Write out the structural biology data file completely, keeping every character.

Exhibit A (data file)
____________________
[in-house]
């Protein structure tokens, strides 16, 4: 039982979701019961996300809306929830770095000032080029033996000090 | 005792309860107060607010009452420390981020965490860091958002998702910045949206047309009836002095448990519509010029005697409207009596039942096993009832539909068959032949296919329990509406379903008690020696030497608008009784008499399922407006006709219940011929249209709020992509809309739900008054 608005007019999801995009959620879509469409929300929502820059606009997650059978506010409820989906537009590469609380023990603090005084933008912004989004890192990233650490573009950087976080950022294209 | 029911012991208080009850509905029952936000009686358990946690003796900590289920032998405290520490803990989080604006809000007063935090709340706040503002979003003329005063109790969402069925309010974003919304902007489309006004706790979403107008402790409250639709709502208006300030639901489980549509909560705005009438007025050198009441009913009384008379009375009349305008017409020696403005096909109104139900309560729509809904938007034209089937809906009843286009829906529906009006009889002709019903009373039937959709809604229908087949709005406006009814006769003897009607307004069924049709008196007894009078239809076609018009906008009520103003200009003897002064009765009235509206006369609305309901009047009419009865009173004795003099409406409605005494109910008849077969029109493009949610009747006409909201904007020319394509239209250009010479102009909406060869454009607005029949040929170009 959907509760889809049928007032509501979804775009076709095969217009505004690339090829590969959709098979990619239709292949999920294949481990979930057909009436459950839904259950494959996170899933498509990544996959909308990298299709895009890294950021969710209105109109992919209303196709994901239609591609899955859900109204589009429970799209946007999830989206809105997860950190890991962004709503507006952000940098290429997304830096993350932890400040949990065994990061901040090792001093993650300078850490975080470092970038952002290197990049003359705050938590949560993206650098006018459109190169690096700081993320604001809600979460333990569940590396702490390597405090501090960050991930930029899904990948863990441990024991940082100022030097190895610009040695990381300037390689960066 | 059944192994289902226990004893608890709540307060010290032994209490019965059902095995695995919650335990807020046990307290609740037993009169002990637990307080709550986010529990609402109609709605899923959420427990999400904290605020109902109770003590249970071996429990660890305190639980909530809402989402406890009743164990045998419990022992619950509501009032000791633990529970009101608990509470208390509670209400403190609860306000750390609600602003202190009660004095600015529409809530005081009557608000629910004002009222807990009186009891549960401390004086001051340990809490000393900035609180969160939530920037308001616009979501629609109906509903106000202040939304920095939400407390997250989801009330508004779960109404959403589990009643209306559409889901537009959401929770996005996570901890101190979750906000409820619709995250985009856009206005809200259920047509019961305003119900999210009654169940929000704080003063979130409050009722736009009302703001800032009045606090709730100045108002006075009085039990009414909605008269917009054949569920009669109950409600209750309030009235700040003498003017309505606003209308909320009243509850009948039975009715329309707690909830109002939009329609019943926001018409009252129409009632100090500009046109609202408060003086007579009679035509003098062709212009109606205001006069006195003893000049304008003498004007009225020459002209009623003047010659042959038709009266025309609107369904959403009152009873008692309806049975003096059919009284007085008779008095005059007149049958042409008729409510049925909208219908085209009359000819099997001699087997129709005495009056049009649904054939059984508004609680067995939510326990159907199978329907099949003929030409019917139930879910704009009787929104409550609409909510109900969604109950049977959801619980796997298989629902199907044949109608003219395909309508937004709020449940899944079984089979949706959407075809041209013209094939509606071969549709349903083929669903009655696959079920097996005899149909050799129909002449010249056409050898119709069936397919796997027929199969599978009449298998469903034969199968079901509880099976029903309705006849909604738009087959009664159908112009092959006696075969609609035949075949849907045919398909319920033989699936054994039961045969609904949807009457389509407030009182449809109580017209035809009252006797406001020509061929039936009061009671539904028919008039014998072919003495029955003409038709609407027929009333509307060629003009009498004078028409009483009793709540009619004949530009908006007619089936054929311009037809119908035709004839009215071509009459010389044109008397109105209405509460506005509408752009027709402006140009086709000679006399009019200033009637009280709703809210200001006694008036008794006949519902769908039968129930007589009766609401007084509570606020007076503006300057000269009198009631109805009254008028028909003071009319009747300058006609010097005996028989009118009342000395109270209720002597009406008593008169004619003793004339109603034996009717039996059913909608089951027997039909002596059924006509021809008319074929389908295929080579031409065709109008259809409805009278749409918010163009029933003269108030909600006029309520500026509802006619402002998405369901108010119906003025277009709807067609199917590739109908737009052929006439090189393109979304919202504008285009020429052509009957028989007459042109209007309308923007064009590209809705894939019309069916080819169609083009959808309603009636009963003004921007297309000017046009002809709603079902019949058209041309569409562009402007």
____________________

[in-house]
């Protein structure tokens, strides 16, 4: 039982979701019961996300809306929830770095000032080029033996000090 | 005792309860107060607010009452420390981020965490860091958002998702910045949206047309009836002095448990519509010029005697409207009596039942096993009832539909068959032949296919329990509406379903008690020696030497608008009784008499399922407006006709219940011929249209709020992509809309739900008054 608005007019999801995009959620879509469409929300929502820059606009997650059978506010409820989906537009590469609380023990603090005084933008912004989004890192990233650490573009950087976080950022294209 | 029911012991208080009850509905029952936000009686358990946690003796900590289920032998405290520490803990989080604006809000007063935090709340706040503002979003003329005063109790969402069925309010974003919304902007489309006004706790979403107008402790409250639709709502208006300030639901489980549509909560705005009438007025050198009441009913009384008379009375009349305008017409020696403005096909109104139900309560729509809904938007034209089937809906009843286009829906529906009006009889002709019903009373039937959709809604229908087949709005406006009814006769003897009607307004069924049709008196007894009078239809076609018009906008009520103003200009003897002064009765009235509206006369609305309901009047009419009865009173004795003099409406409605005494109910008849077969029109493009949610009747006409909201904007020319394509239209250009010479102009909406060869454009607005029949040929170009 959907509760889809049928007032509501979804775009076709095969217009505004690339090829590969959709098979990619239709292949999920294949481990979930057909009436459950839904259950494959996170899933498509990544996959909308990298299709895009890294950021969710209105109109992919209303196709994901239609591609899955859900109204589009429970799209946007999830989206809105997860950190890991962004709503507006952000940098290429997304830096993350932890400040949990065994990061901040090792001093993650300078850490975080470092970038952002290197990049003359705050938590949560993206650098006018459109190169690096700081993320604001809600979460333990569940590396702490390597405090501090960050991930930029899904990948863990441990024991940082100022030097190895610009040695990381300037390689960066 | 059944192994289902226990004893608890709540307060010290032994209490019965059902095995695995919650335990807020046990307290609740037993009169002990637990307080709550986010529990609402109609709605899923959420427990999400904290605020109902109770003590249970071996429990660890305190639980909530809402989402406890009743164990045998419990022992619950509501009032000791633990529970009101608990509470208390509670209400403190609860306000750390609600602003202190009660004095600015529409809530005081009557608000629910004002009222807990009186009891549960401390004086001051340990809490000393900035609180969160939530920037308001616009979501629609109906509903106000202040939304920095939400407390997250989801009330508004779960109404959403589990009643209306559409889901537009959401929770996005996570901890101190979750906000409820619709995250985009856009206005809200259920047509019961305003119900999210009654169940929000704080003063979130409050009722736009009302703001800032009045606090709730100045108002006075009085039990009414909605008269917009054949569920009669109950409600209750309030009235700040003498003017309505606003209308909320009243509850009948039975009715329309707690909830109002939009329609019943926001018409009252129409009632100090500009046109609202408060003086007579009679035509003098062709212009109606205001006069006195003893000049304008003498004007009225020459002209009623003047010659042959038709009266025309609107369904959403009152009873008692309806049975003096059919009284007085008779008095005059007149049958042409008729409510049925909208219908085209009359000819099997001699087997129709005495009056049009649904054939059984508004609680067995939510326990159907199978329907099949003929030409019917139930879910704009009787929104409550609409909510109900969604109950049977959801619980796997298989629902199907044949109608003219395909309508937004709020449940899944079984089979949706959407075809041209013209094939509606071969549709349903083929669903009655696959079920097996005899149909050799129909002449010249056409050898119709069936397919796997027929199969599978009449298998469903034969199968079901509880099976029903309705006849909604738009087959009664159908112009092959006696075969609609035949075949849907045919398909319920033989699936054994039961045969609904949807009457389509407030009182449809109580017209035809009252006797406001020509061929039936009061009671539904028919008039014998072919003495029955003409038709609407027929009333509307060629003009009498004078028409009483009793709540009619004949530009908006007619089936054929311009037809119908035709004839009215071509009459010389044109008397109105209405509460506005509408752009027709402006140009086709000679006399009019200033009637009280709703809210200001006694008036008794006949519902769908039968129930007589009766609401007084509570606020007076503006300057000269009198009631109805009254008028028909003071009319009747300058006609010097005996028989009118009342000395109270209720002597009406008593008169004619003793004339109603034996009717039996059913909608089951027997039909002596059924006509021809008319074929389908295929080579031409065709109008259809409805009278749409918010163009029933003269108030909600006029309520500026509802006619402002998405369901108010119906003025277009709807067609199917590739109908737009052929006439090189393109979304919202504008285009020429052509009957028989007459042109209007309308923007064009590209809705894939019309069916080819169609083009959808309603009636009963003004921007297309000017046009002809709603079902019949058209041309569409562009402007």